By Bill Finley
Perhaps the most off-the-beaten-track in horse racing, Fonner Park sits isolated in Grand Island, Nebraska, unknown to most horseplayers and having to get by without any casino subsidies. Yet somehow it has survived, racing every year since it opened in 1954. The goal now is to make it another 36 days.
As one track after another announces the cancellation of live racing due to COVID-19, Fonner is still going. Considering the obstacles, that doesn’t seem possible, but horsemen and management came together last week with a plan they hope will mean racing can continue at the meet through the scheduled closing day, May 2.
“This is a track where we’ve always gotten by scratching and clawing,” Fonner CEO Chris Kotulak said.
Just last week, management told horsemen that the meet was going to be suspended. Coronavirus meant that the stands had to be empty if racing was going to continue and there didn’t appear to be any way to make ends meet without on-track customers. Fonner, a five-furlong bullring, is a rarity in this day and age in that it relies more on on-track than off-track business. On Saturdays, the crowds typically reach 6,500.
It’s a hardship on trainers and owners any time a track closes down, but the situation figured to be dire for Nebraska horsemen if the Fonner meet ended. The purses may be small at Fonner, but they are a lifeline for the typical Fonner stable.
“If Fonner shut down we’d have a lot of horsemen who would be in a situation where, within a couple of weeks to a month, they’d have to sell their horses,” said Nebraska HBPA President Bob Moser, Jr. “A lot of these guys don’t have anywhere else to go. We don’t have any racing in the winter, so they’ve spent all their money getting their horses ready for the Fonner meet.”
After consulting with horsemen, Fonner management changed course and agreed to stay open during a two-week trial period that began Monday. The plan’s success depends on a dramatic increase in the daily average handle at Fonner, which management and horsemen hope can be achieved by racing Monday through Wednesday rather than the normal Friday-through-Sunday schedule. By doing so, Fonner has found a spot on the simulcast calendar where there is little to no competition The first part of Monday’s card went up against Will Rogers Downs, and Fonner was the only game in town from races seven through nine.
“We are hopeful America will take note of the great racing we have in Nebraska and enjoy betting on our races,” Moser said.
The results were impressive. Fonner handled $1,340,067, an all-time record. On Mar. 15, the last time Fonner had racing prior to Monday, the total handle was just over $200,000.
But that was not enough to guarantee that racing would continue beyond the two weeks as the track’s cut from out-of-state bets is far less than what it gets when a bet is made on-track. Kotulak said Fonner needed to handle $1.5 million or more a day for the track to keep going.
“We cannot afford, and I mean afford in every sense of the word, to be a welfare office for people in the stable area,” Kotulak said. “That doesn’t mean I don’t want to.”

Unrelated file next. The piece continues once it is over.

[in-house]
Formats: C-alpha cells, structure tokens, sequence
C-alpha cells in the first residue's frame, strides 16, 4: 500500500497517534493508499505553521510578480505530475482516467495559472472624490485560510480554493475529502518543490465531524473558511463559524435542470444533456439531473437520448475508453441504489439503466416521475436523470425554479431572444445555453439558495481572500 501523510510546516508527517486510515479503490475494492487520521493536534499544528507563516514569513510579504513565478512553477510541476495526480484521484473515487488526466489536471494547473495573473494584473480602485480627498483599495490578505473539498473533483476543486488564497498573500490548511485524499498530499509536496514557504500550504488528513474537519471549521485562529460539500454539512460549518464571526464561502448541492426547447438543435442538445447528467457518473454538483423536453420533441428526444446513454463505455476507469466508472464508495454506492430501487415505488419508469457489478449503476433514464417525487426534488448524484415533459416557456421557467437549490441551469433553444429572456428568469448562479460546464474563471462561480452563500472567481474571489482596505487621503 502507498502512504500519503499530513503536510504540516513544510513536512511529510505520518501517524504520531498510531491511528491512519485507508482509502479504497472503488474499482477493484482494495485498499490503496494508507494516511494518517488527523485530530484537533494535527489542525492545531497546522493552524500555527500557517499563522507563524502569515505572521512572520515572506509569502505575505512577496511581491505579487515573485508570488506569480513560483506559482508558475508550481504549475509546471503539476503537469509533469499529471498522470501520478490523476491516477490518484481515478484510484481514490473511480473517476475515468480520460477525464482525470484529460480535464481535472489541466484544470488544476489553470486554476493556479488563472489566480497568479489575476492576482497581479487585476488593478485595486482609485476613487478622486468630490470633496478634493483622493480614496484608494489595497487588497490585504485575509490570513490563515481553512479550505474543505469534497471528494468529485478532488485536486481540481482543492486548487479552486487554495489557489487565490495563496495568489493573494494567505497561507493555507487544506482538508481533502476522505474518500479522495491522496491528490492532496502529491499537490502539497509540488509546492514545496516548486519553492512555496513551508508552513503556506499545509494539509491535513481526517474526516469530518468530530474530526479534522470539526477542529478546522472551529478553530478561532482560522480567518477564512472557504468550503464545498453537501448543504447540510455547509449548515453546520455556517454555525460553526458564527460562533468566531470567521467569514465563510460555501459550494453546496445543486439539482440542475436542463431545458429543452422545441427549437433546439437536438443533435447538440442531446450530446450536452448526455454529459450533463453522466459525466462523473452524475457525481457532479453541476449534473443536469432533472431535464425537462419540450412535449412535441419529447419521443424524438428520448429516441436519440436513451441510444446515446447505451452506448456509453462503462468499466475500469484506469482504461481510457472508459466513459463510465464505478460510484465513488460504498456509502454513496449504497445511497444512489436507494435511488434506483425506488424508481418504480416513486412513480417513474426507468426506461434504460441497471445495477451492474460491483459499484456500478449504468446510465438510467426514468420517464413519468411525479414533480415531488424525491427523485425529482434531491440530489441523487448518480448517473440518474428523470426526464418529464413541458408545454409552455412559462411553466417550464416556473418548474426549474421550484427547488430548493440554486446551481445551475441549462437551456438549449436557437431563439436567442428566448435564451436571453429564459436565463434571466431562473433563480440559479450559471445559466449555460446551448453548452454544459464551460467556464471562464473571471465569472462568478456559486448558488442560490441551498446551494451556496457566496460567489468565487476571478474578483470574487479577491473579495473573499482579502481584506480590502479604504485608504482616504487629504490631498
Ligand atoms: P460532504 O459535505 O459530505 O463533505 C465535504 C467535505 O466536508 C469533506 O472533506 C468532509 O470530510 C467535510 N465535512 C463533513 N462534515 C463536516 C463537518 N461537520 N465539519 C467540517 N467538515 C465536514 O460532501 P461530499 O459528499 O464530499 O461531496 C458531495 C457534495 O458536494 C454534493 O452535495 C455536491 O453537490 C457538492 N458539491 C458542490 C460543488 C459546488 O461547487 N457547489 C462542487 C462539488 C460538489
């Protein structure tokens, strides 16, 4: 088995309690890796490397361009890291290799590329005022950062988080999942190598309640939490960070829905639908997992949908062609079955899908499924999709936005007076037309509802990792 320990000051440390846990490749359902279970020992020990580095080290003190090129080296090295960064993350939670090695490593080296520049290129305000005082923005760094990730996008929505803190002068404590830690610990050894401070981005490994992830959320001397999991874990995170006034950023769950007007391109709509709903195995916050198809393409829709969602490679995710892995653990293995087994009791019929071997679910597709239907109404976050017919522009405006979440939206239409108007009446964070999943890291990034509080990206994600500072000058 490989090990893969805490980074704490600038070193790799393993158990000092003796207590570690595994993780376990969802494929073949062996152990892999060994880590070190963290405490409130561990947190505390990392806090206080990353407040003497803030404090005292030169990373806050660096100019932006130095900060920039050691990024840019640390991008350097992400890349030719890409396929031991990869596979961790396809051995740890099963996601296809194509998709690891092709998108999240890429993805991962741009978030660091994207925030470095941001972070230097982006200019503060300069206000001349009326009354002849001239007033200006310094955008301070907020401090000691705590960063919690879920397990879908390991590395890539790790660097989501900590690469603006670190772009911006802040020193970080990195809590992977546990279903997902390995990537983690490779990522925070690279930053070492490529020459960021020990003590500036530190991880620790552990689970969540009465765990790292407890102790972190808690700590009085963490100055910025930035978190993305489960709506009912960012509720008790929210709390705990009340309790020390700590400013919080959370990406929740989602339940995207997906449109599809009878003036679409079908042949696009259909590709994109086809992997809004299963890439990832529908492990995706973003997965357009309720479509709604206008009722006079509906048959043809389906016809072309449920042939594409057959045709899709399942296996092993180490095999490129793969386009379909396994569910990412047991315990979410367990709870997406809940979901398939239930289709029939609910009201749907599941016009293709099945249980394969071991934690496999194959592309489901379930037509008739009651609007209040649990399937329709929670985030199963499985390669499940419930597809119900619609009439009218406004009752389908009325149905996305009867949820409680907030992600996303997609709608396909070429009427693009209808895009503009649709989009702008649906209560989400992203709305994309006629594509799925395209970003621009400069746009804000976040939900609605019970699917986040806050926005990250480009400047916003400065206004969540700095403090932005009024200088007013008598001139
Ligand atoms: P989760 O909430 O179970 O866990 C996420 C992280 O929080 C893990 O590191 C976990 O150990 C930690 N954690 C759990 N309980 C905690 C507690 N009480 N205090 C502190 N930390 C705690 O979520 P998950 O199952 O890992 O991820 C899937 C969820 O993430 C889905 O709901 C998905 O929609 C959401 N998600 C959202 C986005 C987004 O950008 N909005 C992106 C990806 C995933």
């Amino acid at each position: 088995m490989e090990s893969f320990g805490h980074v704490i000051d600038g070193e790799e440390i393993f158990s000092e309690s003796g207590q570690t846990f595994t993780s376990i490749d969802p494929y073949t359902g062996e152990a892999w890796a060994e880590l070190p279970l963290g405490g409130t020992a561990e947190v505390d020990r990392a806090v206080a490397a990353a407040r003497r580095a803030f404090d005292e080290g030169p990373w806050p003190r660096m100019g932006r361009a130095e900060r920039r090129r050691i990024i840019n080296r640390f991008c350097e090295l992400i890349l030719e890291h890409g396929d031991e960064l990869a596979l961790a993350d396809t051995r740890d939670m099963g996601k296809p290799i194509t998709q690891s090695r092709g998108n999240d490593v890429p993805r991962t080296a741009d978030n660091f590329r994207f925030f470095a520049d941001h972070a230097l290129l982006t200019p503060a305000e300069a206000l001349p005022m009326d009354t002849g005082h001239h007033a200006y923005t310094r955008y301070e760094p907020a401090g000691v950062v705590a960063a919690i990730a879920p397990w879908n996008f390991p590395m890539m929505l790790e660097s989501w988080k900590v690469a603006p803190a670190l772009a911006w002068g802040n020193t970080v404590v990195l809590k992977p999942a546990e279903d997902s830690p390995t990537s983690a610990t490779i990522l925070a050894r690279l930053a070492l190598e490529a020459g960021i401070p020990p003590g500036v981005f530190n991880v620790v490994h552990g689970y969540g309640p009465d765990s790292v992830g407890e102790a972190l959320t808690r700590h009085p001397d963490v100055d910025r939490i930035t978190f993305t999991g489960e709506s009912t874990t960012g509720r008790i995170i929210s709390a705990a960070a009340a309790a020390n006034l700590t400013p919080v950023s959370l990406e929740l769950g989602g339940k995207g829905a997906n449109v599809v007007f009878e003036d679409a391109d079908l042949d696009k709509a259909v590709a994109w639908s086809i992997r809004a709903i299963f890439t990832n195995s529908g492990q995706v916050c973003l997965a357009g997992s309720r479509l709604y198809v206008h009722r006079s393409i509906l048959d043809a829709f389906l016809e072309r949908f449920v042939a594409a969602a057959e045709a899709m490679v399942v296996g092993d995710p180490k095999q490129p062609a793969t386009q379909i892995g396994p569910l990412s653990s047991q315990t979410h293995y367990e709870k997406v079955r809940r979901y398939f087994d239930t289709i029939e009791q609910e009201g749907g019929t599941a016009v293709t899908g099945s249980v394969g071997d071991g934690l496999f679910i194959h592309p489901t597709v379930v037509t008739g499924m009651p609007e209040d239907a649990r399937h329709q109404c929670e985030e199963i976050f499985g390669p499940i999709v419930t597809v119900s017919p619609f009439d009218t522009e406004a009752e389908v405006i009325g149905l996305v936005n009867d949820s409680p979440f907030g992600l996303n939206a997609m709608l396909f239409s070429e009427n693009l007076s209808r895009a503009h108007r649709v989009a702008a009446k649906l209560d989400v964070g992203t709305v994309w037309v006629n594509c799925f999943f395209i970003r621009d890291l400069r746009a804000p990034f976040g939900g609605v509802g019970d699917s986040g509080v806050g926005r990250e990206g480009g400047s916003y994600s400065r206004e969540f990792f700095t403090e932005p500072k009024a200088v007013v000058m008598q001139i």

Sensing that handle may fall short of Kotulak’s goal, the HBPA has agreed to compensate Fonner for any shortfall in the purse account during the two-week trial. The total purses Monday were $49,540.
“There was the news they would be closing down and that was really hitting everyone hard,” Moser said. “So we were trying to work with Fonner to find a way to make this work and to keep everything open. Even if we don’t handle anything, the HBPA is guaranteeing the purse structure for the first two weeks. We’ll keep our eye on the handle. If we have to cut purses, we’ll cut purses. If we have to cut days, we will cut days. We will make those decisions later.”
Kotulak is dealing not only with keeping the race meet going, but trying to keep horsemen and track personnel safe.
“Ten days ago, people were still snickering about social distancing,” Koutlak said. “Now, just about every other sentence out of my mouth is reminding people about social distancing.”
In one scene you won’t see at any other racetrack, a few pickup trucks wandered onto the apron and were allowed to stay as long as the people didn’t leave their vehicle. The people inside the trucks were betting the Fonner races on their smart phones.
“It was a strange day, no doubt about that,” Kotulak said.
Horsemen’s Park in Omaha is scheduled to run once Fonner closes, but Moser doesn’t see them being able to open because the coronavirus has hit that part of Nebraska more so than other sections. He said he hopes the racetrack in Columbus might be able to open to fill the void. In the meantime, he is optimistic Fonner can stay open through the first weekend in May.
“It’s 50-50, maybe a little bit better,” he said.
Kotulak may not be ready to call the trial period a success, but he is well aware how much the horsemen rely on Fonner’s racing and the impact closing down would have on them. Like Moser, he does not want to see a shutdown.
“The purse structure has not changed from what is in the condition book to what we are offering,” he said. “We’ll do that as long as we possibly can. My primary goal is that horses are fed and so too are the people who are feeding them.”